In the words of his ex-wife and mother of his 16-year-old daughter, Joe Cahill, a longtime Boulder concert lighting designer killed Sunday in New Orleans, was a man with an "enormous heart" who had a positive effect on the many people he met in life.
"He did everything he could do for people he knew, and he knew a lot of people," said Andrea Rossin, who first met Cahill in their home state of New York when she was 17.
Rossin said she was first attracted to Cahill because he was cute, played guitar and listened to jam bands like the Grateful Dead and Phish. She said Cahill and the couple's circle of friends rallied around the "awesomeness of live music."
Rossin would eventually follow Cahill to Colorado. The couple had a daughter, Cassidy, and spent time following Phish around in a Volkswagen bus.
Cahill turned his passion for live music into an accomplished career, doing lighting work for musicians including The String Cheese Incident, Leftover Salmon and Karl Denson's Tiny Universe, as well as the Fox Theatre and Boulder Theater.
"There were a lot of people who his life touched," Rossin said.
The New Orleans Coroner's Office on Wednesday confirmed that Cahill was killed Sunday after police say he barged into a New Orleans residence and was shot by the homeowner, according to the Times-Picayune newspaper.
Cahill, 40, had been on tour with Boulder-area jam and bluegrass band Leftover Salmon. John Joy, the group's manager, sent a statement to the Daily Camera on behalf of the band.
"Joe was an essential part of the Leftover Salmon team," Joy wrote. "He was a hard worker and loved by all. We are all shocked and saddened to learn of his tragic passing. Our thoughts and prayers go out to the Cahill family, his friends and the music community that Joe was such a big part of. He will be greatly missed."
Other musicians who had become close with Cahill over the years also expressed sadness after learning of his death.
"Super Super Bummed ... My good friend Joe Cahill was taken from us," Karl Denson posted on his official Facebook page Wednesday.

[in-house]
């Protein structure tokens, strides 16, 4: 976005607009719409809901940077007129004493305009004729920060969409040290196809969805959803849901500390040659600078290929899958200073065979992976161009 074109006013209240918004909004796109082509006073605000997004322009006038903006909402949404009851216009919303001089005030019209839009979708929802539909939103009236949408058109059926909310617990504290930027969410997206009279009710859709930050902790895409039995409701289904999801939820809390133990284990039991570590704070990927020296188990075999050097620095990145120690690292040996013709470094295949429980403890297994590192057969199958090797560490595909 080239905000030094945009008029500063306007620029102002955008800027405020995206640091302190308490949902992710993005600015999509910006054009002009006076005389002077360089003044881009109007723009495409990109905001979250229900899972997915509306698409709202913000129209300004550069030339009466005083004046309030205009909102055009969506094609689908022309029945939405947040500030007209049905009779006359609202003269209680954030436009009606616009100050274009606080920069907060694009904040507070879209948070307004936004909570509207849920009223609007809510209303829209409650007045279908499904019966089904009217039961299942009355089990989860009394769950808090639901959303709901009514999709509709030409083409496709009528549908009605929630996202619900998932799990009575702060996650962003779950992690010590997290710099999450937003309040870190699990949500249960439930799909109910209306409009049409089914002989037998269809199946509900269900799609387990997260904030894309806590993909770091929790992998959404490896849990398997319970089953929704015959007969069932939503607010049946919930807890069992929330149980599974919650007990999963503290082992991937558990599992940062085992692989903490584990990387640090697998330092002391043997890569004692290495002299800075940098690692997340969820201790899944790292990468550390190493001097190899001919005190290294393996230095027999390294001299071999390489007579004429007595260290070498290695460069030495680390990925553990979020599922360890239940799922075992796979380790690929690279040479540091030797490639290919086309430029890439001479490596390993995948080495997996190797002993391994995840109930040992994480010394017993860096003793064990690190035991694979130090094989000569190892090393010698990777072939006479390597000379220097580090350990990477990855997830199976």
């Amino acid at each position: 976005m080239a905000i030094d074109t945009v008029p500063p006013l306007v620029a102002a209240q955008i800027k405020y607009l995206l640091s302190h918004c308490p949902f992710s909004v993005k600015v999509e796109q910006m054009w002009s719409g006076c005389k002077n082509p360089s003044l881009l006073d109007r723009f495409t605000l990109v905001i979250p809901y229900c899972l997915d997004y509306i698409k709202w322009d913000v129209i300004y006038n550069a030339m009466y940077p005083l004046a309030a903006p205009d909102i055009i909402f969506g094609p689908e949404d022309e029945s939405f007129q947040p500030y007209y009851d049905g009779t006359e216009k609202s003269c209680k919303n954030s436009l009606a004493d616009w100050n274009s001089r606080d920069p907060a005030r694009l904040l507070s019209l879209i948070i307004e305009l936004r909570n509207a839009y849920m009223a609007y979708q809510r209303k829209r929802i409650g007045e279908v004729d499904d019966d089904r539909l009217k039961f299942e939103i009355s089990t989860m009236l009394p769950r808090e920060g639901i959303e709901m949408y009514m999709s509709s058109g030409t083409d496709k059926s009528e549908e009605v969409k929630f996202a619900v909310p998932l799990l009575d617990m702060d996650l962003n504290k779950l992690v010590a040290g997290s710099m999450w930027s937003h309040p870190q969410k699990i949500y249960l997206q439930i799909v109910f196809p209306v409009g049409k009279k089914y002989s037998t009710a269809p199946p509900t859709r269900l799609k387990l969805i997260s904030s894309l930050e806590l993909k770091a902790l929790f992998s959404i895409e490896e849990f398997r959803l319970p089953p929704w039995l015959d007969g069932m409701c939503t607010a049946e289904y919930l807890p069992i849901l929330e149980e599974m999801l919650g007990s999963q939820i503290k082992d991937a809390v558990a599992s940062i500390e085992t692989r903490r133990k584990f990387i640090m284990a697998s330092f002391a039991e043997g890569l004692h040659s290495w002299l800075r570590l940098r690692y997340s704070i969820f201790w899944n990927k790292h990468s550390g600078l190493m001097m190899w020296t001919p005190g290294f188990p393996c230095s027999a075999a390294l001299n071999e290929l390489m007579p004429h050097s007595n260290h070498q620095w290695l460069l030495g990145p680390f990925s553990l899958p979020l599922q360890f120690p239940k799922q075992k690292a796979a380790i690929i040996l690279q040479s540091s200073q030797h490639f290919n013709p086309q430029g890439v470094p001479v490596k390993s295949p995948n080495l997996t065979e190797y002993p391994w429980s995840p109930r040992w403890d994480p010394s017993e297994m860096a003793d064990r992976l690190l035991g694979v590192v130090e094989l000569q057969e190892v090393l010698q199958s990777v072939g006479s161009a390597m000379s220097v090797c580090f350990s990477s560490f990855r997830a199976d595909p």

Denson, who said he had been planning to meet up with Cahill in New Orleans this week to catch up, expressed disbelief at the circumstances New Orleans authorities say led up to Cahill's death.
"And whatever happened, I'm sure after knowing him for years, that it was a tragic mistake brought on by those dark forces in his nature," Denson wrote. "But that wasn't the real Joe. He was a genuinely nice man who tried to do the right things. He loved his daughter and looked forward to being there to help lead her through her blossoming life. He was like a little brother to me."
Karen Shaviv, a production manager at the Fox who knew Cahill for more than 10 years, told the Camera on Wednesday that Cahill had been touring with Leftover Salmon as the band's lighting designer and had just helped the group wrap up its tour Saturday night.
While most of the band and crew returned home, Cahill stayed in New Orleans and was planning to visit friends and take in the New Orleans Jazz and Heritage Festival.
According to the Times-Picayune, people alerted two New Orleans Police Department bicycle officers that a man -- identified as Cahill -- was bloody and acting irate in the street not far from the fairgrounds, which was hosting the first weekend of Jazz Fest at the time.
As the police were speaking with him, Cahill pushed one of the officers and began running on North Broad Street, the newspaper reported. The officers lost sight of him, and when they reached the 1500 block of North Broad, they heard a gunshot.
The homeowner told police a bloodied Cahill entered his residence and began fighting with people inside. Fearing for his life, the homeowner shot Cahill, who later died at a nearby hospital, according to the Times-Picayune.
No charges have been filed against the homeowner.
Cheryl Liguori, CEO of Z2 Entertainment, the entity that runs the Fox and the Boulder Theater, described Cahill as a kind and happy person.
"He was very skilled. He was a sought-after (lighting designer) for bands heading out on tour. He was responsible and a pleasure to work with," Liguori said. "It's tragic, and everybody is pretty shocked and extremely sad. He will be sorely missed."
The Facebook page for Harpos Sports Grill on Wednesday afternoon posted a message memorializing Cahill and inviting those close to him to a gathering at George's Food and Drink on Friday evening. Liguori said that gathering will be a private event meant to give friends and coworkers an opportunity to grieve together.
Liguori said planning is under way for a larger, public memorial for Cahill to be held at the Fox Theatre in a few weeks. The event will likely also serve as a benefit for Cahill's daughter.
Contact Camera Staff Writer Joe Rubino at 303-473-1328 or firstname.lastname@example.org.